The Celtics (44-26) have a similar approach to tonight’s game. They come in currently second in the East to Cleveland by two games, and lead Washington by 2.5. The lead over the Wizards will likely increase with most of Washington’s remaining games on the road with a large chunk as part of their final long road trip that begins in Cleveland and then takes them out West where they’ll face the Los Angeles Clippers, the Utah Jazz and cap it off with a road battle at Golden State.

As for George, the trade rumors – a first for him since being a Pacer – weren’t the worst part about this season.

Adapting to a series of new roles, expectations and a relatively new group of teammates, has been difficult for George.

“It's been very different. It's probably been one of the toughest seasons for me,” George said. “Just naturally being a leader. Being the last Pacer with the group that I came in with. And just being in that Eastern Conference finals roster, I'm the last guy on that roster. So, it's been different. I've grown into a different role. Becoming a different leader. And you know, you always re-live them glory days. And when they're gone, it's the last little bit that you remember. So I'm trying to bring that to this team and that edge. But it's taken some time and there's a toll.”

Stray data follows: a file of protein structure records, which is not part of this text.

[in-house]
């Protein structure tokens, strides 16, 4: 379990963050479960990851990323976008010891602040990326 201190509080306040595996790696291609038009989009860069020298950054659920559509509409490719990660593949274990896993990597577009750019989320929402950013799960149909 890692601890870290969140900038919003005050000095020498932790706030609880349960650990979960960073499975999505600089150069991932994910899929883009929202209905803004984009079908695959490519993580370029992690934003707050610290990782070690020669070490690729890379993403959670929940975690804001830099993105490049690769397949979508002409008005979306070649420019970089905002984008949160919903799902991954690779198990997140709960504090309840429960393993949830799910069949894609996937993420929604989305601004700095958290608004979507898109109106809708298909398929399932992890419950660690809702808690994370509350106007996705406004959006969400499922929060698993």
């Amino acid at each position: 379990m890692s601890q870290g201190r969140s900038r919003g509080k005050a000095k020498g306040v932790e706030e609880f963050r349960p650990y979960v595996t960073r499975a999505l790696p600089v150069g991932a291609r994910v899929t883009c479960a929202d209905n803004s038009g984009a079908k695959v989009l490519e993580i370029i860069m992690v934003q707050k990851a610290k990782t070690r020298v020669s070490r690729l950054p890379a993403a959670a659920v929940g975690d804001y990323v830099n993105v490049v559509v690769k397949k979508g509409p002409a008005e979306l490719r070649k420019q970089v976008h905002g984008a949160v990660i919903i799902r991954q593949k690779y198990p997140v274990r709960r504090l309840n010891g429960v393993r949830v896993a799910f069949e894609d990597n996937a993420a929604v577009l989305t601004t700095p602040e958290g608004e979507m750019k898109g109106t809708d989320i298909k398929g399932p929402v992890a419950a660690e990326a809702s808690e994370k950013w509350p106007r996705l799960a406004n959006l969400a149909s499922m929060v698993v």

George remains one of the NBA’s best players, evident by the coaches selecting the 26-year-old to his fourth All-Star team last month.

Being an elite player while patiently waiting for the Pacers to improve as a group, has not been easy.